When Australia had the temerity to request an independent probe into the origins of COVID-19 last year, China was outraged. It replied by imposing a raft of new trade restrictions, effectively blocking many sorts of Australian exports and breaking economic ties with the country. Beijing, on the other hand, has failed on both counts in its attempts to punish Canberra for its resistance by imposing economic hardship on it and to send a message to other countries not to challenge China.
So far, Australia has had just minor consequences. If this is how decoupling from China looks, Australia’s resiliency shows the consequences will be much lower than many have thought. Other countries with disagreements with China will be well aware of this fact. There has long been a basic conflict between Australia and China. In terms of trade, the two countries have become increasingly interwoven, with Australia supplying many of the commodities that China’s industry depends on.
However, they have a lot in common politically. Aside from differences in principles and human rights, Australia is concerned about China’s growing belligerence in the Indo-Pacific. China, on the other hand, is irritated by what it considers Australia’s anti-China position. For decades, the two countries have operated under an unspoken agreement to protect their fast-developing economic connections from any political conflicts.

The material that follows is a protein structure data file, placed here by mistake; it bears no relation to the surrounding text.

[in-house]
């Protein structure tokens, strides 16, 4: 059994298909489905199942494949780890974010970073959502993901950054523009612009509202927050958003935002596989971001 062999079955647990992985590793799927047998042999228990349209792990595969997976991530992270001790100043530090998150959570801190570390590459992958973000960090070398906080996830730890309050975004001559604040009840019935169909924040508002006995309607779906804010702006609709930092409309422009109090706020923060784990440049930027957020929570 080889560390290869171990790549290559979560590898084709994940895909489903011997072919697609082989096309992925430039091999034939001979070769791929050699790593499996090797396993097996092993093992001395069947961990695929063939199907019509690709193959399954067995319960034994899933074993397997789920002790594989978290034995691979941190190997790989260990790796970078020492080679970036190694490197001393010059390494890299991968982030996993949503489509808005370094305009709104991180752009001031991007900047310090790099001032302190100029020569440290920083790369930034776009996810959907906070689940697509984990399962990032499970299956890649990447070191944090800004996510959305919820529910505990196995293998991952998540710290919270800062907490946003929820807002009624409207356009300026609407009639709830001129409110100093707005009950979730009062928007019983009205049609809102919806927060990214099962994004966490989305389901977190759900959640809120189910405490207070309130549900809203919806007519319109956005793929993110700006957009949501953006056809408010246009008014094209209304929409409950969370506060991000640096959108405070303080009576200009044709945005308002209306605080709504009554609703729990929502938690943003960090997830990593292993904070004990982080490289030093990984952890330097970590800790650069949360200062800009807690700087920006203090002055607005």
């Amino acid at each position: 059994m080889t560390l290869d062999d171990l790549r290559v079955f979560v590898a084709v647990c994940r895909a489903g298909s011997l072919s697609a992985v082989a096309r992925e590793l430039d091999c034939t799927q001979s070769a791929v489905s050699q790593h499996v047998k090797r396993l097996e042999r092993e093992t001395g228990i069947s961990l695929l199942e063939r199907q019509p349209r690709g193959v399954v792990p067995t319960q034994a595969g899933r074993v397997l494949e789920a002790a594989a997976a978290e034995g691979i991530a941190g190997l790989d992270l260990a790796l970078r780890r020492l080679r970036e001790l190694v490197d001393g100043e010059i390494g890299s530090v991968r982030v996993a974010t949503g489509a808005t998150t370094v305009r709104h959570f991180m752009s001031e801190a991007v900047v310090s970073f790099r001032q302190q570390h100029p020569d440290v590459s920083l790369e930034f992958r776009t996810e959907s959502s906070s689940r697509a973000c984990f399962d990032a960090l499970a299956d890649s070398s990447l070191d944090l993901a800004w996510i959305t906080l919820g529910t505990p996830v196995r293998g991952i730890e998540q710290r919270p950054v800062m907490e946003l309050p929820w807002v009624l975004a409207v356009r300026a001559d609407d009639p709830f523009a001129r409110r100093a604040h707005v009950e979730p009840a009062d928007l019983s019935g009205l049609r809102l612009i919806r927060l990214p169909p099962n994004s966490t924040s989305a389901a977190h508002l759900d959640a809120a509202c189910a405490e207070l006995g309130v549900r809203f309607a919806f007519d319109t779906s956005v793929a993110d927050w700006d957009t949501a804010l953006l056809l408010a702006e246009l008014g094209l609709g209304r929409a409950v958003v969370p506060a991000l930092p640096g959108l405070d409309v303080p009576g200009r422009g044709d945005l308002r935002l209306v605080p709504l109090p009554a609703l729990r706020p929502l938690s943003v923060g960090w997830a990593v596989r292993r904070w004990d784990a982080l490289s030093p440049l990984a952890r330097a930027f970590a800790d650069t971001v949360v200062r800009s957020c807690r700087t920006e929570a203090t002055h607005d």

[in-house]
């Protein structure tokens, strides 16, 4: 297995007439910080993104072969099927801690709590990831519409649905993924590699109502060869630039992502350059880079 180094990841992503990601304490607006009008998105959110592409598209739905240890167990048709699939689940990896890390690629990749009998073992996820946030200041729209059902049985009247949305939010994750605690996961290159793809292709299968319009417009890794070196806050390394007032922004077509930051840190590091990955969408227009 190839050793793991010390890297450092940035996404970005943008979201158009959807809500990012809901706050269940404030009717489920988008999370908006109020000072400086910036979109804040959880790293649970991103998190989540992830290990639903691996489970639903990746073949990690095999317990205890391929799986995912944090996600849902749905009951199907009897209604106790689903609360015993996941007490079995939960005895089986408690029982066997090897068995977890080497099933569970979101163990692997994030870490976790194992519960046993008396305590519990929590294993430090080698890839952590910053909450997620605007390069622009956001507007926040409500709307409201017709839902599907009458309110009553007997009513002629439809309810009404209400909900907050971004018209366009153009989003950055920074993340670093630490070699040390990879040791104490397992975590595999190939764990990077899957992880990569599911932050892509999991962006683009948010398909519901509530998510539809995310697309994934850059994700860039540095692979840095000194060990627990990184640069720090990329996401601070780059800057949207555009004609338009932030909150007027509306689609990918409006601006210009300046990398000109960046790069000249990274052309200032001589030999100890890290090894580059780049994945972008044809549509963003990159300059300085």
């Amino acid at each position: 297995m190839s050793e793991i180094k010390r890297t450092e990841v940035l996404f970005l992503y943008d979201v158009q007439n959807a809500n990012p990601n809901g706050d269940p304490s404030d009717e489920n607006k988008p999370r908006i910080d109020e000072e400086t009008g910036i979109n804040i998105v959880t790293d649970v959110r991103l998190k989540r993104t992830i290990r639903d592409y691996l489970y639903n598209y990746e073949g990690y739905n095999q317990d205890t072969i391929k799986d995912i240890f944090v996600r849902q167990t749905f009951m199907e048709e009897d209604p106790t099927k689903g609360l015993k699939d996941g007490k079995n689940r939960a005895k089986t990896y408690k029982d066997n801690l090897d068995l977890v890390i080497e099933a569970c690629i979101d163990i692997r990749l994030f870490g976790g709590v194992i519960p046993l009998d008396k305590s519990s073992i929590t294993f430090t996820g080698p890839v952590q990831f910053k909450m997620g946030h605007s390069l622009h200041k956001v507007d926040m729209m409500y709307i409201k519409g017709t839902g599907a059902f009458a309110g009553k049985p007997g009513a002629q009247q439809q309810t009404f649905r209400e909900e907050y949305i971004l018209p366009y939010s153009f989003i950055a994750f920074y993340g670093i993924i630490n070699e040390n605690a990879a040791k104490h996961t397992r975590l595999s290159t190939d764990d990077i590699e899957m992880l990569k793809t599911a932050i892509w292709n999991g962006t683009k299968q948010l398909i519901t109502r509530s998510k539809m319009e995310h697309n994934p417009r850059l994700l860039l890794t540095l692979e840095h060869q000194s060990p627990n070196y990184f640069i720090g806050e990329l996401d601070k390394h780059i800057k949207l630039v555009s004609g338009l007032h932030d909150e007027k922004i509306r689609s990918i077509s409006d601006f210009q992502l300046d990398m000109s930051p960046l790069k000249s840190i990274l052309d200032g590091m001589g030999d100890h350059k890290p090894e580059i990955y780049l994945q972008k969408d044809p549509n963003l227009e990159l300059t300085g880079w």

It had the desired effect: Exports to China tripled from 2009 to 2019, reaching 149 billion Australian dollars per year (about $110 billion). Iron ore accounts for around half of that, which feeds China’s ravenous demand for steel to keep up with its construction boom. The remainder consists primarily of coal, gas, and agricultural products, as well as significant Australian earnings from Chinese students and visitors. Even when relations deteriorated—as they did in 2009 and 2017, for example—the deal was kept, and commerce increased year after year.